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Great Barrington says it’s ‘ready’ for ice storm; downed trees and power outages expected

The winter storm warning, which means that significant ice accumulations are likely, takes effect at 5 p.m. today and extends until 7 a.m. Tuesday. Winds could gust to as high as 35 miles per hour.

Great Barrington — If the worst-case scenario proves true, an approaching winter storm could have a devastating effect on Berkshire County and beyond, depositing more than half an inch of ice on trees and utility lines and causing widespread power outages.

The National Weather Service in Albany has issued a winter storm watch for Berkshire County, as well as much of northern and central New England and northern New York, with  half an inch of ice accumulation from freezing rain and up to a few inches of snow and sleet accumulating from tonight and into Tuesday. See map below:

In addition, an actual ice storm warning has been issued for Berkshire County and northern Litchfield County, Connecticut. That warning, which means that significant ice accumulations are likely, takes effect at 5 p.m. today and extends until 7 a.m. Tuesday. Winds could gust to as high as 35 miles per hour.

“Expect power outages and tree damage due to the ice,” the weather service said. “Travel could be impossible.”

Sean Van Deusen, who heads the Great Barrington Department of Public Works, said ice is much more difficult for his crew to deal with than snow.

“The forecasts seem to change,” Van Deusen told The Edge. “There is a good chance of ice accretion but obviously temperatures will play a major role in how much ice we get and how fast we get it.”

Another challenge is if crews treat a road with salt and then it is hit by rain, the salt can wash off of the road and the water can refreeze. And ice, with its transparent quality, can be hard to spot when you’re driving. In Great Barrington, Van Deusen explained, variations in elevation can result in ice in some parts of town and merely wet roads in other portions.

See image below of the ice storm warning areas courtesy Nation Weather Service Albany:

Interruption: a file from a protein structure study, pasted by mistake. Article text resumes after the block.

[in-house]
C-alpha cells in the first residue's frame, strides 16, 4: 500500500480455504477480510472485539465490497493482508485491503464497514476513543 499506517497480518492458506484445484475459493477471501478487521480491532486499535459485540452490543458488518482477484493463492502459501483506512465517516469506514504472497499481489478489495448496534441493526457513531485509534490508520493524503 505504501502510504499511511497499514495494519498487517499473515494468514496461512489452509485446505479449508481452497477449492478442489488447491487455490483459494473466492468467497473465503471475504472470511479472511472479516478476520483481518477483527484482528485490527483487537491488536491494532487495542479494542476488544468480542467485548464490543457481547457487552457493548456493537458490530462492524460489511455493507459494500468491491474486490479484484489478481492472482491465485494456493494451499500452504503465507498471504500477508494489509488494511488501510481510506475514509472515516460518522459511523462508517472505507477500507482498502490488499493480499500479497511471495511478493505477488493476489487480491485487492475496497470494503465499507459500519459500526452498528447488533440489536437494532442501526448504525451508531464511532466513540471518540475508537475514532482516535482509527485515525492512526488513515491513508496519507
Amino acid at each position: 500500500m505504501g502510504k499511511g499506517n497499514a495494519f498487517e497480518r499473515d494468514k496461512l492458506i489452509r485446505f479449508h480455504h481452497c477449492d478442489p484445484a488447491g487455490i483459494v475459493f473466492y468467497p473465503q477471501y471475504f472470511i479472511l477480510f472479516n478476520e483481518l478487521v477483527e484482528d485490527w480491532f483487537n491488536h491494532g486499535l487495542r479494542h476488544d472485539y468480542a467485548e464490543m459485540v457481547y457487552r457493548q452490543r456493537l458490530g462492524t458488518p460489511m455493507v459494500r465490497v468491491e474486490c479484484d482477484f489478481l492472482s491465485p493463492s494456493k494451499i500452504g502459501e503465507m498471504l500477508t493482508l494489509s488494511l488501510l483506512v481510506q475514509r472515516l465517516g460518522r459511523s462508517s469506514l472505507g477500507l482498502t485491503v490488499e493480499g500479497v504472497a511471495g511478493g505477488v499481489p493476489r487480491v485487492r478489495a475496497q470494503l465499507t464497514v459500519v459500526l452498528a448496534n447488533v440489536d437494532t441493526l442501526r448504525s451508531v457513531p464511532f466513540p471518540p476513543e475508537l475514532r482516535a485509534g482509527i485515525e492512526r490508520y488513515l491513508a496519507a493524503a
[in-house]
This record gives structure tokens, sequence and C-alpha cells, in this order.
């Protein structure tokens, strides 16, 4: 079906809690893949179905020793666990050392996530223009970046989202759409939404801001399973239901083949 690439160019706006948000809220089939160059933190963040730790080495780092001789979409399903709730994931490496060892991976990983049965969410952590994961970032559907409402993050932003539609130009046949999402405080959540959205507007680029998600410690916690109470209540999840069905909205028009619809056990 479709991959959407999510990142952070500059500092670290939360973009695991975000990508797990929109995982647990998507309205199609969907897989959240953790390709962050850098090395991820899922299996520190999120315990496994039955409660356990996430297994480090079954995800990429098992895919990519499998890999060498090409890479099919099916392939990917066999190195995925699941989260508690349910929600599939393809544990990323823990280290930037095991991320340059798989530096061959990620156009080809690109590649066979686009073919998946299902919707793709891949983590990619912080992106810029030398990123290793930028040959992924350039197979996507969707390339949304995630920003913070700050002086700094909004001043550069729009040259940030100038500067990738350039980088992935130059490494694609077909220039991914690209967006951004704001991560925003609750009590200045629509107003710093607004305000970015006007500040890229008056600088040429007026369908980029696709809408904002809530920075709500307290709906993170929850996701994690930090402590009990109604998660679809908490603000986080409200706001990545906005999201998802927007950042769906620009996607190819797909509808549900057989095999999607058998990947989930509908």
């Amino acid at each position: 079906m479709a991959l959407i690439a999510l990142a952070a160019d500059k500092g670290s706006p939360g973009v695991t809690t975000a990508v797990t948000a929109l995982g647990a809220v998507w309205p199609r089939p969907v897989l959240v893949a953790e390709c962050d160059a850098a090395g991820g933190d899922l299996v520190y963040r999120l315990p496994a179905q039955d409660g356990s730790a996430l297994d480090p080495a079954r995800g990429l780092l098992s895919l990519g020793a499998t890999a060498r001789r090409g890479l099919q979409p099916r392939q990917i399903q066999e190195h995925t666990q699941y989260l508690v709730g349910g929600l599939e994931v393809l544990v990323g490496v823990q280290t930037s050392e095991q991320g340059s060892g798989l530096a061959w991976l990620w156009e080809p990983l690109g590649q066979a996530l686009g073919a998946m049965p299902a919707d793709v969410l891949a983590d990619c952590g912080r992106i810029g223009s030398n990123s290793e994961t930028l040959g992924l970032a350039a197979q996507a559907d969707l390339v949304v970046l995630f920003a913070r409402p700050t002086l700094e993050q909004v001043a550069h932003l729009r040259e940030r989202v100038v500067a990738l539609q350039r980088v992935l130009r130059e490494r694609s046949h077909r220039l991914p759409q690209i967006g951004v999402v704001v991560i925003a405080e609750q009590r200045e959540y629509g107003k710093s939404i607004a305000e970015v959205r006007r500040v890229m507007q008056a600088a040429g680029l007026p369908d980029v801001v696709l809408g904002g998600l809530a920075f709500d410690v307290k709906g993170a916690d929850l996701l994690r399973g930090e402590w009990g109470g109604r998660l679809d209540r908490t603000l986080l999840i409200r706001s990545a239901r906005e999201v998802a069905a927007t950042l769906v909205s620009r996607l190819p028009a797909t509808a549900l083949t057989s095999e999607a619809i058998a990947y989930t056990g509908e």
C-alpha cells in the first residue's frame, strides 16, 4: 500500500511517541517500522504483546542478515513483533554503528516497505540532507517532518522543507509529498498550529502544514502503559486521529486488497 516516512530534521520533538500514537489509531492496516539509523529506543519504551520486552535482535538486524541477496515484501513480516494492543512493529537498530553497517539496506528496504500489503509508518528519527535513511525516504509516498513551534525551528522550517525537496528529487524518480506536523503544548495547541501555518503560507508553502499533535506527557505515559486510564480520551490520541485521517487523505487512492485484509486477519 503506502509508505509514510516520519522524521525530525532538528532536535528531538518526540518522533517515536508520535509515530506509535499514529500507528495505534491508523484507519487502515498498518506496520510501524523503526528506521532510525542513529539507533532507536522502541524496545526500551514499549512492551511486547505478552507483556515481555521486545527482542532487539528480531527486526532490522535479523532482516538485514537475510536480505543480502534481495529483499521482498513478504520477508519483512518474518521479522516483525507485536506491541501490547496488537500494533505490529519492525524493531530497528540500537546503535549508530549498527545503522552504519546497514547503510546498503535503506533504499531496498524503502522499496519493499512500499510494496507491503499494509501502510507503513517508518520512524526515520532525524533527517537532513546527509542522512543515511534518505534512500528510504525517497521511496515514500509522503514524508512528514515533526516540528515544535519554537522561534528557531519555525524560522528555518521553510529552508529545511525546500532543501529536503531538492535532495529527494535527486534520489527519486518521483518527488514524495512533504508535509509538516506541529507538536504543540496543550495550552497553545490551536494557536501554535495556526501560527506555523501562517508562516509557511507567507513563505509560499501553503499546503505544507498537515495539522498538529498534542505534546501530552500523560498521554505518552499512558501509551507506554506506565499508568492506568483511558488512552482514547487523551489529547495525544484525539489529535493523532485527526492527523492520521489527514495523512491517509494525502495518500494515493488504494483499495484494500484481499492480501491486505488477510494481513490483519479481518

Only a small portion of Great Barrington’s roads are the state’s responsibility. Route 7 from the Claire Teague Senior Center south to the Sheffield line is a state road, but north of the senior center it becomes a town road through downtown and all the way to the Brown Bridge. Route 23 from Belcher Square to the Monterey line and west from the police station to the Egremont line is also the state’s responsibility. But that’s it. The rest are the responsibility of the town DPW.

Van Deusen says it is standard procedure for members of his crew to be on-call, and that during these storms “they sacrifice a lot of time away from their families.” 

Department of Public Works director Sean Van Deusen File photo: Terry Cowgill

“They’ll be waiting for their phones to ring because we want to get ahead of the storm,” Van Deusen explained. “We’ll just keep treating the roads and hope we don’t have too much ice to deal with.”

Another problem with ice storms is that accumulating ice is very heavy and can cause tree limbs to crack and fall under the added weight. Winds cause additional stress on already-weakened trees. This can result in blocked roads and downed utility lines.

For its part, the Great Barrington Fire Department posted on its Facebook page an announcement of precautionary measures motorists and pedestrians alike can take. 

“This is the kind of storm that orthopedic surgeons and auto body shops can make a living on,” the fire department quipped.

The department also noted that residents may use sand from piles deposited by DPW at the Southern Berkshire District Court on Gilmore Avenue and behind the so-called Housy Dome in Housatonic.

If you see downed power lines, assume that they are live. Even the fire department says it will not go near them until the power company has turned off the power. If power goes out and you use a back-up generator, the department urges you to remember all of the safety guidelines, such as keeping it outside. 

“Use common sense out there; it is one of your best tools for a storm like this,” the department says. “Make sure you have sand, gas for your generator, stored water if you are on a well pump, blankets, and safe plans for candles where you will not risk starting a fire.”

Great Barrington Town Manager Mark Pruhenski. Edge file photo

Town Manager Mark Pruhenski said his team is monitoring reports from the Massachusetts Emergency Management Agency (MEMA) on expected weather conditions. Click here to see the latest updates on the MEMA Twitter feed and here for the National Weather Service Albany’s feed and here for the NWS Albany’s website.

“We will also be in constant contact with National Grid in the event that we experience power outages and share that information with residents,” Pruhenski told The Edge. 

Pruhenski added that Town Hall will be open, “even if only a skeleton staff is able to make it,” unless a state of emergency is issued by the governor’s office for our area.

“Short answer: we’re ready,” said Pruhenski.

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